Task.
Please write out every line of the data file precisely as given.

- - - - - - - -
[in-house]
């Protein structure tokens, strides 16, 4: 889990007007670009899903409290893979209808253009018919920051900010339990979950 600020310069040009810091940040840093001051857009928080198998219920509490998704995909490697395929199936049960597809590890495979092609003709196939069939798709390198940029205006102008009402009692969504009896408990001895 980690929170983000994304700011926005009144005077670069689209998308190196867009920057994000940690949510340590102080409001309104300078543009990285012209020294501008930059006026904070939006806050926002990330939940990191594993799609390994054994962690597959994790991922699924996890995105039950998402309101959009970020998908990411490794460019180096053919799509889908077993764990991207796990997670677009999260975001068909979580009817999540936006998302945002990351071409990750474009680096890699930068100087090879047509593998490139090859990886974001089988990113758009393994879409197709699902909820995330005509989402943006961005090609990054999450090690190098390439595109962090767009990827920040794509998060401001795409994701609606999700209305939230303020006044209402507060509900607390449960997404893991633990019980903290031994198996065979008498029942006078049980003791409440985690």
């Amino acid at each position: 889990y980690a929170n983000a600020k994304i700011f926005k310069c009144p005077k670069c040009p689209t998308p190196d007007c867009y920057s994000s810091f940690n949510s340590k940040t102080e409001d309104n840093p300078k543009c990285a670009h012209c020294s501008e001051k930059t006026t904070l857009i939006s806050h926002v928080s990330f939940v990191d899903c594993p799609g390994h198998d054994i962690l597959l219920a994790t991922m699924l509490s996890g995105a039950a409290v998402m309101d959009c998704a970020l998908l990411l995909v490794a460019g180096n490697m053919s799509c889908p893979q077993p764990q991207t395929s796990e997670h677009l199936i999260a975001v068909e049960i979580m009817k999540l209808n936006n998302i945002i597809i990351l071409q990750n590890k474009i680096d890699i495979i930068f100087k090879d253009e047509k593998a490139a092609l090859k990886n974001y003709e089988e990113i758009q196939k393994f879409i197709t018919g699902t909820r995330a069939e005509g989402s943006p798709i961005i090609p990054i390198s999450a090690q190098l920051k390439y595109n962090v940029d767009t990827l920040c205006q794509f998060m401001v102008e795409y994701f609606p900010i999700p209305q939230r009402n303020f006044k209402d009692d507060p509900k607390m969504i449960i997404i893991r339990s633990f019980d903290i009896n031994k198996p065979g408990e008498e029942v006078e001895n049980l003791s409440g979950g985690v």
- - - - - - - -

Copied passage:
[in-house]
């Protein structure tokens, strides 16, 4: 889990007007670009899903409290893979209808253009018919920051900010339990979950 600020310069040009810091940040840093001051857009928080198998219920509490998704995909490697395929199936049960597809590890495979092609003709196939069939798709390198940029205006102008009402009692969504009896408990001895 980690929170983000994304700011926005009144005077670069689209998308190196867009920057994000940690949510340590102080409001309104300078543009990285012209020294501008930059006026904070939006806050926002990330939940990191594993799609390994054994962690597959994790991922699924996890995105039950998402309101959009970020998908990411490794460019180096053919799509889908077993764990991207796990997670677009999260975001068909979580009817999540936006998302945002990351071409990750474009680096890699930068100087090879047509593998490139090859990886974001089988990113758009393994879409197709699902909820995330005509989402943006961005090609990054999450090690190098390439595109962090767009990827920040794509998060401001795409994701609606999700209305939230303020006044209402507060509900607390449960997404893991633990019980903290031994198996065979008498029942006078049980003791409440985690």
């Amino acid at each position: 889990y980690a929170n983000a600020k994304i700011f926005k310069c009144p005077k670069c040009p689209t998308p190196d007007c867009y920057s994000s810091f940690n949510s340590k940040t102080e409001d309104n840093p300078k543009c990285a670009h012209c020294s501008e001051k930059t006026t904070l857009i939006s806050h926002v928080s990330f939940v990191d899903c594993p799609g390994h198998d054994i962690l597959l219920a994790t991922m699924l509490s996890g995105a039950a409290v998402m309101d959009c998704a970020l998908l990411l995909v490794a460019g180096n490697m053919s799509c889908p893979q077993p764990q991207t395929s796990e997670h677009l199936i999260a975001v068909e049960i979580m009817k999540l209808n936006n998302i945002i597809i990351l071409q990750n590890k474009i680096d890699i495979i930068f100087k090879d253009e047509k593998a490139a092609l090859k990886n974001y003709e089988e990113i758009q196939k393994f879409i197709t018919g699902t909820r995330a069939e005509g989402s943006p798709i961005i090609p990054i390198s999450a090690q190098l920051k390439y595109n962090v940029d767009t990827l920040c205006q794509f998060m401001v102008e795409y994701f609606p900010i999700p209305q939230r009402n303020f006044k209402d009692d507060p509900k607390m969504i449960i997404i893991r339990s633990f019980d903290i009896n031994k198996p065979g408990e008498e029942v006078e001895n049980l003791s409440g979950g985690v």